1 stick (½ cup) unsalted butter
1/3 cup black walnuts, toasted lightly and chopped coarsely

Preheat the oven to 425° F and lightly grease a baking sheet.

Cut the squash in half and place it on the baking sheet, cut side down. Roast for 30 minutes, or until the flesh is very tender when you poke it with a fork. Let it cool a few minutes so you don’t hurt your hands, and then scoop out the insides and throw away the skin. Place the squash in a mixing bowl and mash it with a fork.

Melt butter in a small skillet over medium heat and cook the onion, garlic, sage and thyme, stirring occasionally, for 5 minutes until the onion is golden and soft. Add salt and pepper.

Add the onion mixture to the squash along with the goat cheese and mix together with a spoon.

Put 3 wonton wrappers on a work surface, lightly dusted with flour. Place a tablespoon of the squash filling in the center of each wrapper, and then lightly brush the perimeter with water and press a second wrapper on top, pushing out any air bubbles and sealing the edges. If you have a round ravioli cutter, you can trim the edges of the dough, but it’s not necessary. Place the ravioli on a towel to dry a bit while you continue making the remaining ravioli.

In a skillet, melt the butter over medium heat and add the black walnuts. Cook until the butter begins to brown, about 3 minutes, and immediately remove the pan from the heat. Add salt and pepper and keep the black walnut butter warm and covered.

In a large pot, add 1 teaspoon of salt to 4 quarts of water and bring to a boil. Cook 10 ravioli at a time in gently boiling water for 5 minutes, or until they rise to the surface and are tender. Carefully remove cooked ravioli with a slotted spoon and place them on a plate with a small amount of the hot cooking water to keep them warm until the rest are finished.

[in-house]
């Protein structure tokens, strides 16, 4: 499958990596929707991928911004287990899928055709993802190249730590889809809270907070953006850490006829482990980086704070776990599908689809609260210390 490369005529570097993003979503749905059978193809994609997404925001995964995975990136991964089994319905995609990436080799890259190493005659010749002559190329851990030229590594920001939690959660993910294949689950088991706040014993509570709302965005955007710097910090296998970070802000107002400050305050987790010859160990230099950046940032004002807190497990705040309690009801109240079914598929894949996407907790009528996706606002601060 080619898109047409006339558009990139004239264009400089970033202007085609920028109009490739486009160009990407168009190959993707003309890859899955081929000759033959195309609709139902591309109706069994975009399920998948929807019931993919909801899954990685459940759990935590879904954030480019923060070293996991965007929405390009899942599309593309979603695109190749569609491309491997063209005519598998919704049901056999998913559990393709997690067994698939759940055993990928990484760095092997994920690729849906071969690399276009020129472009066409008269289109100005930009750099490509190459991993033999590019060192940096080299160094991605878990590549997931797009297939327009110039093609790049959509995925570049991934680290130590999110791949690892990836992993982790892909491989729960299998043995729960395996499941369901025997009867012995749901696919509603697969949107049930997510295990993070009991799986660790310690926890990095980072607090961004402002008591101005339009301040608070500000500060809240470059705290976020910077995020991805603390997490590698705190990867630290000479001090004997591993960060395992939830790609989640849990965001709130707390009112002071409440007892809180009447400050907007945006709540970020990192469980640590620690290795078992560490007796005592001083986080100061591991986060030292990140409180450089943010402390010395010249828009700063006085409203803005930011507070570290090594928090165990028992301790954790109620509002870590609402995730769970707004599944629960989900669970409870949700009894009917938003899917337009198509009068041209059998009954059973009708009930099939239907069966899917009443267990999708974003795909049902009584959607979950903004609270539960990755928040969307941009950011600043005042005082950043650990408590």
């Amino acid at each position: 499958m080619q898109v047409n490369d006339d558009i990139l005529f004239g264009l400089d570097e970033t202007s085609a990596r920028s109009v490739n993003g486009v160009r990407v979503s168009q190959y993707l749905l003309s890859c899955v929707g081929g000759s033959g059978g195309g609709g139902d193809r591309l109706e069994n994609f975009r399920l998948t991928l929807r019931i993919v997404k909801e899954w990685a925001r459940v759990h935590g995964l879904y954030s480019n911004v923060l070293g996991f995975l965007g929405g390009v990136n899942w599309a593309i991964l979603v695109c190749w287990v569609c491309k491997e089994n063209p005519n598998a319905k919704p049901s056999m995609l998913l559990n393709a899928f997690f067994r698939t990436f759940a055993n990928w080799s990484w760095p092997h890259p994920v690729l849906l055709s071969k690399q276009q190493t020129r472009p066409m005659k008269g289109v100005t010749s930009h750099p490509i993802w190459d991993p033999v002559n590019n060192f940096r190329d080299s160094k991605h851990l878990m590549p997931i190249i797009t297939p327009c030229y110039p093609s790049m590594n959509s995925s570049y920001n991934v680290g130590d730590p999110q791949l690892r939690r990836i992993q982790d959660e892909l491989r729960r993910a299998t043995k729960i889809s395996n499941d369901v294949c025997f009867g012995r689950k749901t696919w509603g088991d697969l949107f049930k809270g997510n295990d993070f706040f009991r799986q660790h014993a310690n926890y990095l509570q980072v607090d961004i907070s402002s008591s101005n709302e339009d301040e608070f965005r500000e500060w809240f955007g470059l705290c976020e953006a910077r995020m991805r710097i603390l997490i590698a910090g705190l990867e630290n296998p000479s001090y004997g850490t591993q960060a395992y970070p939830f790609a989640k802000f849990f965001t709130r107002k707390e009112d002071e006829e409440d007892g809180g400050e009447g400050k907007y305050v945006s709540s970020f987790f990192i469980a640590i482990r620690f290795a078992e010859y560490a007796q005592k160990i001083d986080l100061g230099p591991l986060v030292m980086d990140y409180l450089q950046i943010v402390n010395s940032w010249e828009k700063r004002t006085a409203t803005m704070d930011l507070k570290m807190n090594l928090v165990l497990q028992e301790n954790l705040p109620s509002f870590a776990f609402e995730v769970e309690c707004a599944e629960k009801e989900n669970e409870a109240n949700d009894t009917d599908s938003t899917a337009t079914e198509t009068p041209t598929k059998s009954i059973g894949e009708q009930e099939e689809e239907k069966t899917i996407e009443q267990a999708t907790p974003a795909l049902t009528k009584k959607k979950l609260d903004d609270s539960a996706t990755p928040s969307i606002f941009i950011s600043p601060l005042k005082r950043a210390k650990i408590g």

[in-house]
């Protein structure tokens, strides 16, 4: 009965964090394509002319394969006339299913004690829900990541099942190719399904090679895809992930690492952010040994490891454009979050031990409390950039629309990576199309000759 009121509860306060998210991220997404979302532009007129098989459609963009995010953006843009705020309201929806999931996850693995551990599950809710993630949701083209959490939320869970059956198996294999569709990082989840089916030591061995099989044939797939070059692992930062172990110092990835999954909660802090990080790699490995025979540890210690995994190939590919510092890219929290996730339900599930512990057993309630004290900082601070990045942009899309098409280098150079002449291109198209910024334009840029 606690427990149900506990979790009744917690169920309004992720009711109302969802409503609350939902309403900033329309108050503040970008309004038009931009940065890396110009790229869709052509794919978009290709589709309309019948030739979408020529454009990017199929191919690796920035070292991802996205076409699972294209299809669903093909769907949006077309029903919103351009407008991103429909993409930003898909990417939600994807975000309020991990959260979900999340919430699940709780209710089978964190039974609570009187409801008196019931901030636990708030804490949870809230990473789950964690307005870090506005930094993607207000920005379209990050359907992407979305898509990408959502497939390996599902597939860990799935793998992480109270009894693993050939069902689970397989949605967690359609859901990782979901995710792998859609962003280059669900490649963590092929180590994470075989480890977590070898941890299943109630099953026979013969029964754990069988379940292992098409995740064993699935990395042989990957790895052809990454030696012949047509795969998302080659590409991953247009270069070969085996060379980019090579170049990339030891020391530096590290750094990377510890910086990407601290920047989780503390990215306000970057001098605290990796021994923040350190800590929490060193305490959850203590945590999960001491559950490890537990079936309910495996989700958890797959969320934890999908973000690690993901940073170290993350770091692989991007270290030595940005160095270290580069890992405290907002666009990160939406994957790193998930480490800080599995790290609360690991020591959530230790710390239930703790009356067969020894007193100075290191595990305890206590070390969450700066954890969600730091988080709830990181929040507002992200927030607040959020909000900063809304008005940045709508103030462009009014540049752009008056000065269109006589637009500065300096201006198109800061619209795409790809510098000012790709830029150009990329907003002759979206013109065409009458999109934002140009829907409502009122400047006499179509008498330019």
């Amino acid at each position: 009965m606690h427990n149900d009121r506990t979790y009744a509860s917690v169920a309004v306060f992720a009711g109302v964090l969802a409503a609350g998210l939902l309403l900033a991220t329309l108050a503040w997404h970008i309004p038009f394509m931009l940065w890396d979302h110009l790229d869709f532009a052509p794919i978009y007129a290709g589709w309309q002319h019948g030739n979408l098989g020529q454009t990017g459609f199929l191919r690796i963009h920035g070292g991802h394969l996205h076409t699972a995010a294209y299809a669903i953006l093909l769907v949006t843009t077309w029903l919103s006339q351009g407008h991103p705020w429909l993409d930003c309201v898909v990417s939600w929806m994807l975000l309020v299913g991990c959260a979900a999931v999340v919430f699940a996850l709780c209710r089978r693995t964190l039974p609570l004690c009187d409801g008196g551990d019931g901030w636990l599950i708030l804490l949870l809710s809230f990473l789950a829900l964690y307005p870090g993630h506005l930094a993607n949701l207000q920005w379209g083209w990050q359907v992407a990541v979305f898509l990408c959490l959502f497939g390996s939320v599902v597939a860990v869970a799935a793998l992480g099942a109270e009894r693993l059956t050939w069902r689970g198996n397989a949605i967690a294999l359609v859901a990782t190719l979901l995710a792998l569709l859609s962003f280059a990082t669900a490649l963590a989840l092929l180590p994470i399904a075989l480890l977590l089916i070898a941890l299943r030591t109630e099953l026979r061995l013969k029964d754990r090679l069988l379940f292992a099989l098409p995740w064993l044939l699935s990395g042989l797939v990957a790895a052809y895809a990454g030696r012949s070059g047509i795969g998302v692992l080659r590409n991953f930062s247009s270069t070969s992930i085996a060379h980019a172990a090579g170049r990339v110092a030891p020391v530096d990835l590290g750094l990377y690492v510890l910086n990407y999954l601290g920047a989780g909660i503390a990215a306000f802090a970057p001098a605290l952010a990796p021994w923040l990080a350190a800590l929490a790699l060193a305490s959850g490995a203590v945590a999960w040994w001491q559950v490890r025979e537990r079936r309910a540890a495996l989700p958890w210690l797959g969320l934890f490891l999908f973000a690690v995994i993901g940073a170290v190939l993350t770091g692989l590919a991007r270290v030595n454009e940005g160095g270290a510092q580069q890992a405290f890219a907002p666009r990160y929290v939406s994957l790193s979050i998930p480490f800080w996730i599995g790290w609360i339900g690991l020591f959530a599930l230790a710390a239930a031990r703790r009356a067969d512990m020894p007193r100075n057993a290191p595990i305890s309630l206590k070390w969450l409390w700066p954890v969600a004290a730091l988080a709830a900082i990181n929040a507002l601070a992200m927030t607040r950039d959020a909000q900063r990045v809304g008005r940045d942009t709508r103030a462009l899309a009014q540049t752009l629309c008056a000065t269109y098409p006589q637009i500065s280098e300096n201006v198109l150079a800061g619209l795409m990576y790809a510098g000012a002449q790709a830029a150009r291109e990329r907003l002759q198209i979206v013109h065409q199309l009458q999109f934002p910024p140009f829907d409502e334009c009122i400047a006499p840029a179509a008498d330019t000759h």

Lift them with a slotted spoon and serve 5 to a plate, topped with the brown-butter sauce.

Tilapia with Balsamic Browned Butter
This recipe also includes a pasta dish that I didn’t care for. The fish, however, was wonderful, so I’ve continued to make it, pairing it with other sides.

4 (6- to 8-ounce tilapia fillets) [Walmart and Sam’s has them frozen individually, very convenient and reasonably priced.]
Salt and freshly ground black pepper
½ cup all-purpose flour
3 tablespoons of butter
¼ cup balsamic vinegar

Season the fish with salt and pepper. Dust fish with flour and shake off excess.
Heat 2 tablespoons extra-virgin olive oil in a large skillet over medium high heat. [Remember: make sure it gets hot enough or else the fish will stick!] Cook fish 4 minutes on each side.
Remove fish from skillet to a platter and cover loosely with aluminum foil to keep warm. Reduce heat to medium and add butter to pan. Brown butter, 2 to 3 minutes, stir in balsamic vinegar and simmer 1 to 2 minutes to reduce by half. Pour the brown butter and vinegar over fish.